- Patients with episodic migraine who received intravenous (IV) eptinezumab reported significantly fewer migraine days in the 12 weeks after treatment than those who received a placebo.
Why this matters
- The migraine preventative benefit was reported as early as 1 day after treatment, and almost one-third of patients experienced a ≥75% decrease in migraine days during the first month.
- PROMISE-I study of 888 patients (aged 18-75 years) with a diagnosis of migraine.
- Outcomes: change in monthly migraine days (MMDs), ≥75% and ≥50% migraine responder rate.
- Funding: H. Lundbeck A/S, Copenhagen, Denmark.
- Patients treated with eptinezumab vs placebo were more likely to achieve ≥75% migraine response across 1-4 weeks:
- 30 mg: 9.8% (P=.0170).
- 100 mg: 10.5% (P=.0112).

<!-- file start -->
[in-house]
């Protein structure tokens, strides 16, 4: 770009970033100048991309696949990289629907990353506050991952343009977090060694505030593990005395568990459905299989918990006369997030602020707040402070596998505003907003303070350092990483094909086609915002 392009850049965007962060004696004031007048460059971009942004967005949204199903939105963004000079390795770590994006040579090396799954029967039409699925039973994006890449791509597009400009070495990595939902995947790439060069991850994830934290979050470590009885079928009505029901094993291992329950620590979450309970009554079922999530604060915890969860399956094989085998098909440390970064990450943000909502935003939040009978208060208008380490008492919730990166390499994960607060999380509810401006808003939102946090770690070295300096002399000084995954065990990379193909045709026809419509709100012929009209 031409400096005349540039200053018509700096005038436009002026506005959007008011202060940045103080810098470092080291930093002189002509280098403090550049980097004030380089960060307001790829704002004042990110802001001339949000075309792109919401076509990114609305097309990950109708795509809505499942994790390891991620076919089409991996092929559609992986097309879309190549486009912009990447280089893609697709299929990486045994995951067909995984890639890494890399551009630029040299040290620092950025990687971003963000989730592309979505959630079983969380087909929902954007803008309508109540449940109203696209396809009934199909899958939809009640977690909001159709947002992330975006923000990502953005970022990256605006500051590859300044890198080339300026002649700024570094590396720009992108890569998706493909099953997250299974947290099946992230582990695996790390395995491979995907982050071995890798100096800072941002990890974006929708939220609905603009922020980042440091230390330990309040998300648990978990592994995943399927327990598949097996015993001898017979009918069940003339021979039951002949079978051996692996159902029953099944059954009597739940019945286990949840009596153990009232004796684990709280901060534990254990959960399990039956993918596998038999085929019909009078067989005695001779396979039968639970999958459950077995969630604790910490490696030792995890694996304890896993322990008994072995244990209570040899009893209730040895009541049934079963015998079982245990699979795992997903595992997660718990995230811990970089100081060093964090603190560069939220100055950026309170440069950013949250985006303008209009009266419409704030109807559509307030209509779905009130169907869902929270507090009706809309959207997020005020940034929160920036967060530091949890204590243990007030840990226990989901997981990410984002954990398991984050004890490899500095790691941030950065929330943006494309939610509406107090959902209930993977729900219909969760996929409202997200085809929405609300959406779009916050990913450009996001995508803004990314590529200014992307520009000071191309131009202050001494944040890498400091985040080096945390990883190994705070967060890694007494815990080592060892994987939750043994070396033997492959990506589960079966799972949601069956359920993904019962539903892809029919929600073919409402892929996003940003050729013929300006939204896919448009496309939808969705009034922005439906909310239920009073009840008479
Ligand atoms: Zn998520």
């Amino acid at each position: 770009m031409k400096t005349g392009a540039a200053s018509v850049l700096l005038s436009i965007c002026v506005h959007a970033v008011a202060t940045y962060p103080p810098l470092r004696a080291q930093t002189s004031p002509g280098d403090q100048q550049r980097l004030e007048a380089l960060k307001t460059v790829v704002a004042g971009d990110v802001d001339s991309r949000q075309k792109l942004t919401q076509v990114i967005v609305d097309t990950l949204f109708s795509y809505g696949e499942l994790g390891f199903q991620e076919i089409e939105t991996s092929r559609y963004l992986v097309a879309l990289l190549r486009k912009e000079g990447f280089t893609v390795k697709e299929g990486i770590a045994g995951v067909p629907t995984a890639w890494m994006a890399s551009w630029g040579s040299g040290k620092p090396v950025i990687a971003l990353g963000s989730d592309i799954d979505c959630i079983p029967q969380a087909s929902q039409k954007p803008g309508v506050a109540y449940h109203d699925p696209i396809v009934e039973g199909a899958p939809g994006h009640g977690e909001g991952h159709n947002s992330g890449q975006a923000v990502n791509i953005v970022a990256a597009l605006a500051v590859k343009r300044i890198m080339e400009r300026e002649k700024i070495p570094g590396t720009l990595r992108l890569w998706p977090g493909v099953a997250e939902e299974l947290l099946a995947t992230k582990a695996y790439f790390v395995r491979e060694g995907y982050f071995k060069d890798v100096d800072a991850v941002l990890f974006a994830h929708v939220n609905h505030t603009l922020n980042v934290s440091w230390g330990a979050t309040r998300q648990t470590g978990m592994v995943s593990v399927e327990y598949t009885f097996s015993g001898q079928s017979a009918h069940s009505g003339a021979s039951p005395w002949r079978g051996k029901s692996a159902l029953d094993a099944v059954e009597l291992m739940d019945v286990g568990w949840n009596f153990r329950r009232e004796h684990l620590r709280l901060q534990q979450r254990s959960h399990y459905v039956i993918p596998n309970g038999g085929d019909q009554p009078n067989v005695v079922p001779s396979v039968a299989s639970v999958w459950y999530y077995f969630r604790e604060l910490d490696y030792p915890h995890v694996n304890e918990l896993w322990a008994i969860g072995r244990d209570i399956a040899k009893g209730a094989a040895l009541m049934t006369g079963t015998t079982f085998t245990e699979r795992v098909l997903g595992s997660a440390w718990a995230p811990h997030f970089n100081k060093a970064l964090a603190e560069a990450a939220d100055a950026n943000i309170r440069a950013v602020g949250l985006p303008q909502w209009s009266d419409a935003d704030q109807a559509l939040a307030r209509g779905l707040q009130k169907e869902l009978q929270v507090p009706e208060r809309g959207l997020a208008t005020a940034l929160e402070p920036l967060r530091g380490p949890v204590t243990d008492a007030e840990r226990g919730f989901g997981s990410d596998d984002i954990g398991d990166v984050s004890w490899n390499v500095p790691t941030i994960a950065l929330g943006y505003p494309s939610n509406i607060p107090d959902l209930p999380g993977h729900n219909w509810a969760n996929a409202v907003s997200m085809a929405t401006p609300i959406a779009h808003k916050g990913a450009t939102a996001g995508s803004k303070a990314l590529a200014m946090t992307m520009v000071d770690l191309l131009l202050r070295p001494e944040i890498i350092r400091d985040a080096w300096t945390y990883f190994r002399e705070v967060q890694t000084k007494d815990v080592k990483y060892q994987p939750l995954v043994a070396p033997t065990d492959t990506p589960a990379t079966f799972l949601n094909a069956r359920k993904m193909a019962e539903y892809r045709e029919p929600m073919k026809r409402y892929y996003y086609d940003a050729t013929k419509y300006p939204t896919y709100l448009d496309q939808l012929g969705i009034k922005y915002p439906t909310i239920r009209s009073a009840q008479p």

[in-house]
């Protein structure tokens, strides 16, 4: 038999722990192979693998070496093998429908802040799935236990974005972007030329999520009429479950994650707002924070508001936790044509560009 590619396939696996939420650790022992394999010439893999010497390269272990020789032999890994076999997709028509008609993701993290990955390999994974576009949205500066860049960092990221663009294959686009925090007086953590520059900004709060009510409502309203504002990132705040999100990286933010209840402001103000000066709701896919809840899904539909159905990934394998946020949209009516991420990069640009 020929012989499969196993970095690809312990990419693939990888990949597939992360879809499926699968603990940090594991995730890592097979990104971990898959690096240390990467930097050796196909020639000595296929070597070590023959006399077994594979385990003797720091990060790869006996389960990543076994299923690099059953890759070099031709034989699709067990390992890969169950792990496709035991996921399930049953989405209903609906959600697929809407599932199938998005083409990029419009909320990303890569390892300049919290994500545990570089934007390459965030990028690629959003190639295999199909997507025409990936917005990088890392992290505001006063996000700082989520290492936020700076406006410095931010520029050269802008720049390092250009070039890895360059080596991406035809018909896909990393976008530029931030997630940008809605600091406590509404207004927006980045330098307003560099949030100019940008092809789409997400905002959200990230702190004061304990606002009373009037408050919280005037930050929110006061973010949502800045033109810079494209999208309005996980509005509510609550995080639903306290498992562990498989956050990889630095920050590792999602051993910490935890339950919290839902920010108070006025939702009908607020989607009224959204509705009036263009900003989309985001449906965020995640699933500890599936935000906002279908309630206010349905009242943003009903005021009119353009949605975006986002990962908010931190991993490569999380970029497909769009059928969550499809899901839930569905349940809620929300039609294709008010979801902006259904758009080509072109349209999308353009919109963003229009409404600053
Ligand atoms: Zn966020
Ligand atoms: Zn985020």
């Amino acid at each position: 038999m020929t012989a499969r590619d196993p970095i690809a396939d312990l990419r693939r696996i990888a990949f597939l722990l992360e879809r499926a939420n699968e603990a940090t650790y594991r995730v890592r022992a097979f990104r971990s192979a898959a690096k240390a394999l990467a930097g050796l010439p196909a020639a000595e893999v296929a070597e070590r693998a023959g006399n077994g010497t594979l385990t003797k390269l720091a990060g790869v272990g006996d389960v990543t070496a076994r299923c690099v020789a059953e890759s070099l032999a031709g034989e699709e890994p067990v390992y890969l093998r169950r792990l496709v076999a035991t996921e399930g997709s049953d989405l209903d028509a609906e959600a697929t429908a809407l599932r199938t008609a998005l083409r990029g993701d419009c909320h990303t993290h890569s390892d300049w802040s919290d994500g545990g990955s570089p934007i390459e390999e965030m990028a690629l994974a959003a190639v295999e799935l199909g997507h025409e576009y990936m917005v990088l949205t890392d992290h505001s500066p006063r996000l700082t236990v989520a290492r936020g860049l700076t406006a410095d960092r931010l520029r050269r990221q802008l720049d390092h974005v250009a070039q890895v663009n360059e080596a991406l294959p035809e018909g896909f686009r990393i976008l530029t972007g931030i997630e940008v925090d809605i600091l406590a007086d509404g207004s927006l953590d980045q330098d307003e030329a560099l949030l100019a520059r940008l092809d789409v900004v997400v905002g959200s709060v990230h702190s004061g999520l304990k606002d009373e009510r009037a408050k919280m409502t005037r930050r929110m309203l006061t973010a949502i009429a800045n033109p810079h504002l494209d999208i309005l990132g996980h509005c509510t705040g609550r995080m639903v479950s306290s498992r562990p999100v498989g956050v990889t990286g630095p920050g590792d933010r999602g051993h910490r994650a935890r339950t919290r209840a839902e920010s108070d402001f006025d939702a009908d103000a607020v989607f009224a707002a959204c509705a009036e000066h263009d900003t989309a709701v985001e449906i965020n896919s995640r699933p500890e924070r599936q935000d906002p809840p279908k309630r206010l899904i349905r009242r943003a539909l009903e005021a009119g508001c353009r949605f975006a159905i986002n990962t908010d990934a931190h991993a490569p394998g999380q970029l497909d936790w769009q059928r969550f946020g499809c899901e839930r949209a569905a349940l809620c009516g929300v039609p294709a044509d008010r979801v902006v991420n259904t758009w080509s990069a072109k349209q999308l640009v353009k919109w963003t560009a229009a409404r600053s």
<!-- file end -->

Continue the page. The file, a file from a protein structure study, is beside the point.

- 300 mg: 11.3% (P=.0066).
- MMDs were lower with eptinezumab vs placebo from baseline across weeks 1-12:
- 30 mg: −4.0 (P=.0046).
- 100 mg: −3.9 (P=.0182).
- 300 mg: −4.3 (P=.0001).
- Placebo: −3.2.
- Steeper ≥75% and ≥50% decreases, respectively, in migraine rates with eptinezumab vs placebo across 1-12 weeks were seen:
- 30 mg: 24.70% (P=.0272) and 50.2% (P=.00064).
- 100 mg: 22.2% (P=.1126) and 49.8% (P=.0085).
- 300 mg: 29.7% (P=.0007) and 56.3% (P=.0001).
- Placebo: 16.2% and 37.4%.
- Limited geographical diversity.
- Small sample size.
Coauthered with Vijay Rathod, PhD